Use the interactivity to investigate what kinds of triangles can be drawn on peg boards with different numbers of pegs.
These pictures were made by starting with a square, finding the half-way point on each side and joining those points up. You could investigate your own starting shape.
The ancient Egyptians were said to make right-angled triangles using a rope with twelve equal sections divided by knots. What other triangles could you make if you had a rope like this?
You cannot choose a selection of ice cream flavours that includes totally what someone has already chosen. Have a go and find all the different ways in which seven children can have ice cream.
I cut this square into two different shapes. What can you say about the relationship between them?
The challenge here is to find as many routes as you can for a fence to go so that this town is divided up into two halves, each with 8 blocks.
Can you continue this pattern of triangles and begin to predict how many sticks are used for each new "layer"?
Ana and Ross looked in a trunk in the attic. They found old cloaks and gowns, hats and masks. How many possible costumes could they make?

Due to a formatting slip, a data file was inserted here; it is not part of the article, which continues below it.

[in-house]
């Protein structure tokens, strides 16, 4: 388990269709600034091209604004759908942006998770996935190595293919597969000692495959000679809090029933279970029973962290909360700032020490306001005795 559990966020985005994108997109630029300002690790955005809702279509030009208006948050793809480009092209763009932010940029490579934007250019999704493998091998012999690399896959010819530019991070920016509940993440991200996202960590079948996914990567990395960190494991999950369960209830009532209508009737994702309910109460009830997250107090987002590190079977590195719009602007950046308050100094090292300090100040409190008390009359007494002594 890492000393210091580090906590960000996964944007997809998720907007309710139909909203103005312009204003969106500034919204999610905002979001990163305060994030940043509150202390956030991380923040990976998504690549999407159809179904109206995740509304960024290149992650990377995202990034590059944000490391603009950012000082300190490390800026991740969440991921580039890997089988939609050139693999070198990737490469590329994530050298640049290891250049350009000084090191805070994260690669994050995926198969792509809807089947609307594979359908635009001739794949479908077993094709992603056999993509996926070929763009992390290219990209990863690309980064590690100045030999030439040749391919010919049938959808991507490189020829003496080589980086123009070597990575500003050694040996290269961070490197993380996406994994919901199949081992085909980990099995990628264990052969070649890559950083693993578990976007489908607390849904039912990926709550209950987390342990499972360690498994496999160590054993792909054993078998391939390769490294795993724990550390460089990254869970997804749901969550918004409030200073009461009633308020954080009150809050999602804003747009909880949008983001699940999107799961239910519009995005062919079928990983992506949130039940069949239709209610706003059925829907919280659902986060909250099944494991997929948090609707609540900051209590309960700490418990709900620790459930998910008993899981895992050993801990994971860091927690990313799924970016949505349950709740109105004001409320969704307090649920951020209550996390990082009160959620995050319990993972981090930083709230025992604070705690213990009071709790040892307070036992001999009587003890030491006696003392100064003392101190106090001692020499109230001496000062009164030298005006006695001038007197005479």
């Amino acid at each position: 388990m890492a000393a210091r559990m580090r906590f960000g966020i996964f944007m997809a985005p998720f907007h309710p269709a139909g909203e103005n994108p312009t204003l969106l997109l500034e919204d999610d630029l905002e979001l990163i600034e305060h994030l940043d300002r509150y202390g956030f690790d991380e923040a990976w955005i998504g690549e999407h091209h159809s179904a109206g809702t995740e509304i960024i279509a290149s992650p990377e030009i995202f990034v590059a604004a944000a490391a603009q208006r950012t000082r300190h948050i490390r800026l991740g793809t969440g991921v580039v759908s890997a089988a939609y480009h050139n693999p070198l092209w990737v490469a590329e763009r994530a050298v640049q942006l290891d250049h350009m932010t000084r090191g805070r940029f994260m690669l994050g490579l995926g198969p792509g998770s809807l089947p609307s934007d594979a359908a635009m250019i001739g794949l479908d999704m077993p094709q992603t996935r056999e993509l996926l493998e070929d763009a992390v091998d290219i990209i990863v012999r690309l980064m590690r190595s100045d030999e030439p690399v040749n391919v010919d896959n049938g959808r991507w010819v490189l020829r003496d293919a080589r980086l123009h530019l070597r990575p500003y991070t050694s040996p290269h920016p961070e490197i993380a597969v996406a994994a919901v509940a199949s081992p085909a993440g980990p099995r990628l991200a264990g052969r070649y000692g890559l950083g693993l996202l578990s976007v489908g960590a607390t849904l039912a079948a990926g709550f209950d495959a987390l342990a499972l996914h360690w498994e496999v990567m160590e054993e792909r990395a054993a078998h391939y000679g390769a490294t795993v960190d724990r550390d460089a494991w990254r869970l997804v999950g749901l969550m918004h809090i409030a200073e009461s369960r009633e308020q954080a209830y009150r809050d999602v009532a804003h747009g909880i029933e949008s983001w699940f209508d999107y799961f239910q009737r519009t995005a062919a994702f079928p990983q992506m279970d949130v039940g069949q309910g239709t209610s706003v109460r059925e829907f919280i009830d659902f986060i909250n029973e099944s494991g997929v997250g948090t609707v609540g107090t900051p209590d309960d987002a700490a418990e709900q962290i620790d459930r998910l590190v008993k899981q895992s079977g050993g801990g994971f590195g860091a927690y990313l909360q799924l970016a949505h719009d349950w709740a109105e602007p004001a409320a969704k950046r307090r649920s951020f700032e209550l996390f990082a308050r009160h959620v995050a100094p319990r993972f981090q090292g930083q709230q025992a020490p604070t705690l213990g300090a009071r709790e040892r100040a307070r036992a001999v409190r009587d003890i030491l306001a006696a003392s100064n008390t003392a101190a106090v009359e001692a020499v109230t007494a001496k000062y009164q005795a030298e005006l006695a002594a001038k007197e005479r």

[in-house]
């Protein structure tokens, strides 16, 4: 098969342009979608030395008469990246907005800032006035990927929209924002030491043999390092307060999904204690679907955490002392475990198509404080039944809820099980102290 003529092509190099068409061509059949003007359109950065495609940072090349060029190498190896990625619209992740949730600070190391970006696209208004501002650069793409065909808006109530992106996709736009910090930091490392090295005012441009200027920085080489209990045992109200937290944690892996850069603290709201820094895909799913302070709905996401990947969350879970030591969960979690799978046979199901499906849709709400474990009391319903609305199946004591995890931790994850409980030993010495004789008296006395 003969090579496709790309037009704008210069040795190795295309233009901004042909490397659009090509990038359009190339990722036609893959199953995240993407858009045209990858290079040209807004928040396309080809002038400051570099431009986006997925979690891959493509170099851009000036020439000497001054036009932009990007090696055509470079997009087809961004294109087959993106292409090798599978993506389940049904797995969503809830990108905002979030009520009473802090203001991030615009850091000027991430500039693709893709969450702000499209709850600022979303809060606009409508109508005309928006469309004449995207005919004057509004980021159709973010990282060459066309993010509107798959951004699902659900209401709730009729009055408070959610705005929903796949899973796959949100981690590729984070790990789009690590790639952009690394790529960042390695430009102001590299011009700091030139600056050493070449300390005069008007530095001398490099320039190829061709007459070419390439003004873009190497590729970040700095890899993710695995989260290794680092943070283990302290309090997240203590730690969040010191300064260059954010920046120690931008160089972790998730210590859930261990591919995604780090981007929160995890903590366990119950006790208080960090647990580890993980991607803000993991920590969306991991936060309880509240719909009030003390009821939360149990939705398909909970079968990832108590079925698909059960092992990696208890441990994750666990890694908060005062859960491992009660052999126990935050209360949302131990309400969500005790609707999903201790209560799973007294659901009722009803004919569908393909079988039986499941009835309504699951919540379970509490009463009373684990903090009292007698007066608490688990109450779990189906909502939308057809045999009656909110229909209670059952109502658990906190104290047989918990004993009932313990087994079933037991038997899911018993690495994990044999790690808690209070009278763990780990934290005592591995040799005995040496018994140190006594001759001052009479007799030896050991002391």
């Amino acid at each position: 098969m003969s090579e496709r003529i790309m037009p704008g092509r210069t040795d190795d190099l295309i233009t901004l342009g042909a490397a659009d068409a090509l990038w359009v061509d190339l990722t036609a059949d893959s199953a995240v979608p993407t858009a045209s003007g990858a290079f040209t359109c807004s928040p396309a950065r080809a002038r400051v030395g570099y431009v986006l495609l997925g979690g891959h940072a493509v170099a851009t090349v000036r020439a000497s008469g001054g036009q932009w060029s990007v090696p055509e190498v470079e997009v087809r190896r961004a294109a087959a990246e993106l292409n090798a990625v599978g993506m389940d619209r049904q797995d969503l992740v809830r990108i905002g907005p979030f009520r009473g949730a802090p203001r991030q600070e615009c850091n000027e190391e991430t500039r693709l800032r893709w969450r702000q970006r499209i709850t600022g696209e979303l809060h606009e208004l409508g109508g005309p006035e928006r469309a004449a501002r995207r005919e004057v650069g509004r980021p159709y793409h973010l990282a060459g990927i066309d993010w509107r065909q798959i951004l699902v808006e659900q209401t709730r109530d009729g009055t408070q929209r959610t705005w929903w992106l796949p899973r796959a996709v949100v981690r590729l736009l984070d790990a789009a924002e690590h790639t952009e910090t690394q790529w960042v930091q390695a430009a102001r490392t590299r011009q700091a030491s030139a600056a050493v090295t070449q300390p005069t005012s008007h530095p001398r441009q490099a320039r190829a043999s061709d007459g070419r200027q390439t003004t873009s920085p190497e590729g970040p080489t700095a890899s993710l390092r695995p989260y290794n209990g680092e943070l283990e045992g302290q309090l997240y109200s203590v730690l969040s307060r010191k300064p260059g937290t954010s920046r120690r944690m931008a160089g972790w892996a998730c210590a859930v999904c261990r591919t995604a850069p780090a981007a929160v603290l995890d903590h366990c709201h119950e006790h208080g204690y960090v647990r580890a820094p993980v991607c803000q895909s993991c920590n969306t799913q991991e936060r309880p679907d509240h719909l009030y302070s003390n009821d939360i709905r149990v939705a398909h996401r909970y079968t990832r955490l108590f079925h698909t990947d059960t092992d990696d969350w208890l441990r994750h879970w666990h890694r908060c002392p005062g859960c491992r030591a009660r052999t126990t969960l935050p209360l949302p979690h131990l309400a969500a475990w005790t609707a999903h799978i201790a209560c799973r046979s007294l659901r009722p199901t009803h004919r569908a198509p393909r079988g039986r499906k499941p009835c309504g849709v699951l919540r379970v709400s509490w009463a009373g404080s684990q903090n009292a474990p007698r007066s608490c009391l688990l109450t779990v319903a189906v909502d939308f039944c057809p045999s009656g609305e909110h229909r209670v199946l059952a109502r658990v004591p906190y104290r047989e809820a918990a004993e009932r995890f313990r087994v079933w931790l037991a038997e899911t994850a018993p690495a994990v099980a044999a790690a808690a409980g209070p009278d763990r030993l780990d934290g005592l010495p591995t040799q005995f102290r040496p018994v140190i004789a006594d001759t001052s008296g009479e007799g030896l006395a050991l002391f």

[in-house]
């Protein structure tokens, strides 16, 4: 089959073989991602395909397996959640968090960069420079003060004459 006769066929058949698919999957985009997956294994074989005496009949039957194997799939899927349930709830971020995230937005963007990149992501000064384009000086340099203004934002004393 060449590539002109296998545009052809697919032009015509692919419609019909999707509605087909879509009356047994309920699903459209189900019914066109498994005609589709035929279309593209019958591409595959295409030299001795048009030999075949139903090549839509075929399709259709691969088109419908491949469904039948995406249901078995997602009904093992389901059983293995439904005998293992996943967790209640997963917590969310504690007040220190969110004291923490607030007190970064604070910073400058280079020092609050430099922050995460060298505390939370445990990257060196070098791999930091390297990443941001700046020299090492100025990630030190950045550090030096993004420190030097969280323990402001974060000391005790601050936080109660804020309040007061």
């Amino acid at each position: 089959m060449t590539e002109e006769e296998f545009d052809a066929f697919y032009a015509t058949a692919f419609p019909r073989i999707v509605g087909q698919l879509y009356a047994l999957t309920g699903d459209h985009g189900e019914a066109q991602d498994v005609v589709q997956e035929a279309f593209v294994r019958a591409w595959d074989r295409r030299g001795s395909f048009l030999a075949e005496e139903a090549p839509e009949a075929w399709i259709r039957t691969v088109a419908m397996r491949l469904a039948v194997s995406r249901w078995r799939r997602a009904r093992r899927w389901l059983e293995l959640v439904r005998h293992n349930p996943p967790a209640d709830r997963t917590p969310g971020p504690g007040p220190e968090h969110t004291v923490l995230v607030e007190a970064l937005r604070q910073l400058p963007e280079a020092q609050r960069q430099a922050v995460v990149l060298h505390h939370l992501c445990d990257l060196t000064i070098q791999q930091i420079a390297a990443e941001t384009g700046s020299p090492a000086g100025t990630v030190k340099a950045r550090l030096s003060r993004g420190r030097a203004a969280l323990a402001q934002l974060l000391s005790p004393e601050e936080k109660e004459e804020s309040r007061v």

What happens to the area of a square if you double the length of the sides? Try the same thing with rectangles, diamonds and other shapes. How do the four smaller ones fit into the larger one?
What is the largest number of circles we can fit into the frame without them overlapping? How do you know? What will happen if you try the other shapes?
While we were sorting some papers we found 3 strange sheets which seemed to come from small books but there were page numbers at the foot of each page. Did the pages come from the same book?
Using different numbers of sticks, how many different triangles are you able to make? Can you make any rules about the numbers of sticks that make the most triangles?
What do these two triangles have in common? How are they related?
Can you make these equilateral triangles fit together to cover the paper without any gaps between them? Can you tessellate isosceles triangles?
Compare the numbers of particular tiles in one or all of these three designs, inspired by the floor tiles of a church in Cambridge.
If we had 16 light bars which digital numbers could we make? How will you know you've found them all?
When newspaper pages get separated at home we have to try to sort them out and get things in the correct order. How many ways can we arrange these pages so that the numbering may be different?
If you have three circular objects, you could arrange them so that they are separate, touching, overlapping or inside each other. Can you investigate all the different possibilities?
Polygonal numbers are those that are arranged in shapes as they enlarge. Explore the polygonal numbers drawn here.
Investigate the different shaped bracelets you could make from 18 different spherical beads. How do they compare if you use 24 beads?
Arrange your fences to make the largest rectangular space you can. Try with four fences, then five, then six etc.
Investigate the number of faces you can see when you arrange three cubes in different ways.